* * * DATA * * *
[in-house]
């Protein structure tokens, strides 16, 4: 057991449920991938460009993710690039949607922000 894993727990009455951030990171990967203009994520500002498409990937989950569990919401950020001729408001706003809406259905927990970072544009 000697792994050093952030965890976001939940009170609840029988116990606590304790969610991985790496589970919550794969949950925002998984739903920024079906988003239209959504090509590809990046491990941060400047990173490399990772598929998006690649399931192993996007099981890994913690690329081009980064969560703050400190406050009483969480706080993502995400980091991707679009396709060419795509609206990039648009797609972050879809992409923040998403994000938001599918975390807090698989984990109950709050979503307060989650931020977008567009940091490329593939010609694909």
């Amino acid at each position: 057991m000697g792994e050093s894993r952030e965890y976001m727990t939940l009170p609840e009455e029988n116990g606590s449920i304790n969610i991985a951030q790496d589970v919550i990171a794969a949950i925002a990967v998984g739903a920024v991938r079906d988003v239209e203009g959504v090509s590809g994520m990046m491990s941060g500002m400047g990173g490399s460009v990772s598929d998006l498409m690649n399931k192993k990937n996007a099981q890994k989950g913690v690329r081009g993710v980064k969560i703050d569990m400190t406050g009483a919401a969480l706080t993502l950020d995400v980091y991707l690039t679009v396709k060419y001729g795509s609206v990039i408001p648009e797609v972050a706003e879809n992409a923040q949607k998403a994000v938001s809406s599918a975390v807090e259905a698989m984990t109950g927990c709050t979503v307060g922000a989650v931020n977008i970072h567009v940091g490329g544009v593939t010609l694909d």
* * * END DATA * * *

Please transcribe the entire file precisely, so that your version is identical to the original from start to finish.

[in-house]
């Protein structure tokens, strides 16, 4: 057991449920991938460009993710690039949607922000 894993727990009455951030990171990967203009994520500002498409990937989950569990919401950020001729408001706003809406259905927990970072544009 000697792994050093952030965890976001939940009170609840029988116990606590304790969610991985790496589970919550794969949950925002998984739903920024079906988003239209959504090509590809990046491990941060400047990173490399990772598929998006690649399931192993996007099981890994913690690329081009980064969560703050400190406050009483969480706080993502995400980091991707679009396709060419795509609206990039648009797609972050879809992409923040998403994000938001599918975390807090698989984990109950709050979503307060989650931020977008567009940091490329593939010609694909």
């Amino acid at each position: 057991m000697g792994e050093s894993r952030e965890y976001m727990t939940l009170p609840e009455e029988n116990g606590s449920i304790n969610i991985a951030q790496d589970v919550i990171a794969a949950i925002a990967v998984g739903a920024v991938r079906d988003v239209e203009g959504v090509s590809g994520m990046m491990s941060g500002m400047g990173g490399s460009v990772s598929d998006l498409m690649n399931k192993k990937n996007a099981q890994k989950g913690v690329r081009g993710v980064k969560i703050d569990m400190t406050g009483a919401a969480l706080t993502l950020d995400v980091y991707l690039t679009v396709k060419y001729g795509s609206v990039i408001p648009e797609v972050a706003e879809n992409a923040q949607k998403a994000v938001s809406s599918a975390v807090e259905a698989m984990t109950g927990c709050t979503v307060g922000a989650v931020n977008i970072h567009v940091g490329g544009v593939t010609l694909d």